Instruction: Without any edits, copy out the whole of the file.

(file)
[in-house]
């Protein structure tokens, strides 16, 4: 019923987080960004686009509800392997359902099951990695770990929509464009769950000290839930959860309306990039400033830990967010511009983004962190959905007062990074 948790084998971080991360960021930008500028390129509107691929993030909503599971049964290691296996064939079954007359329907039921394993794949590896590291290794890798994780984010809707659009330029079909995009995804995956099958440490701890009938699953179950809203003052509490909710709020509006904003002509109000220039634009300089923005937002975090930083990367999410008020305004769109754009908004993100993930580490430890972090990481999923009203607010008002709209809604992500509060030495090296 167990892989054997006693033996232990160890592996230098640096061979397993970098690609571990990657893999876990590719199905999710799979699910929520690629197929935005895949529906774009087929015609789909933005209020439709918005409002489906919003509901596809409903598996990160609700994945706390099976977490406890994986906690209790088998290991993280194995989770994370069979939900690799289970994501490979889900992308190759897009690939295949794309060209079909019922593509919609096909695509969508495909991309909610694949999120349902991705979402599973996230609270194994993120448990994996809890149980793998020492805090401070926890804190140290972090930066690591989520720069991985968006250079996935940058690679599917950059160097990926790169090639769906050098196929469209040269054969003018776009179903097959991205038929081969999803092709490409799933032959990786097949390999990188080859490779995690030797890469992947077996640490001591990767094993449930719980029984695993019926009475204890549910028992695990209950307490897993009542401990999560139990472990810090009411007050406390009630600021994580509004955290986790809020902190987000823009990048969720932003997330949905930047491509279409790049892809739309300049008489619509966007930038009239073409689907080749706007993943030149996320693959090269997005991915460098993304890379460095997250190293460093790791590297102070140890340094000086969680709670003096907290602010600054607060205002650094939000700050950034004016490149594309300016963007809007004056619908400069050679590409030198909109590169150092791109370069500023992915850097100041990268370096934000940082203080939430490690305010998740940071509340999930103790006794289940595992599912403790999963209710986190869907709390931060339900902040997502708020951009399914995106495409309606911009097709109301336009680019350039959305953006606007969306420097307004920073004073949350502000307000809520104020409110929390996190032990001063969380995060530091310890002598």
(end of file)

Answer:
[in-house]
């Protein structure tokens, strides 16, 4: 019923987080960004686009509800392997359902099951990695770990929509464009769950000290839930959860309306990039400033830990967010511009983004962190959905007062990074 948790084998971080991360960021930008500028390129509107691929993030909503599971049964290691296996064939079954007359329907039921394993794949590896590291290794890798994780984010809707659009330029079909995009995804995956099958440490701890009938699953179950809203003052509490909710709020509006904003002509109000220039634009300089923005937002975090930083990367999410008020305004769109754009908004993100993930580490430890972090990481999923009203607010008002709209809604992500509060030495090296 167990892989054997006693033996232990160890592996230098640096061979397993970098690609571990990657893999876990590719199905999710799979699910929520690629197929935005895949529906774009087929015609789909933005209020439709918005409002489906919003509901596809409903598996990160609700994945706390099976977490406890994986906690209790088998290991993280194995989770994370069979939900690799289970994501490979889900992308190759897009690939295949794309060209079909019922593509919609096909695509969508495909991309909610694949999120349902991705979402599973996230609270194994993120448990994996809890149980793998020492805090401070926890804190140290972090930066690591989520720069991985968006250079996935940058690679599917950059160097990926790169090639769906050098196929469209040269054969003018776009179903097959991205038929081969999803092709490409799933032959990786097949390999990188080859490779995690030797890469992947077996640490001591990767094993449930719980029984695993019926009475204890549910028992695990209950307490897993009542401990999560139990472990810090009411007050406390009630600021994580509004955290986790809020902190987000823009990048969720932003997330949905930047491509279409790049892809739309300049008489619509966007930038009239073409689907080749706007993943030149996320693959090269997005991915460098993304890379460095997250190293460093790791590297102070140890340094000086969680709670003096907290602010600054607060205002650094939000700050950034004016490149594309300016963007809007004056619908400069050679590409030198909109590169150092791109370069500023992915850097100041990268370096934000940082203080939430490690305010998740940071509340999930103790006794289940595992599912403790999963209710986190869907709390931060339900902040997502708020951009399914995106495409309606911009097709109301336009680019350039959305953006606007969306420097307004920073004073949350502000307000809520104020409110929390996190032990001063969380995060530091310890002598």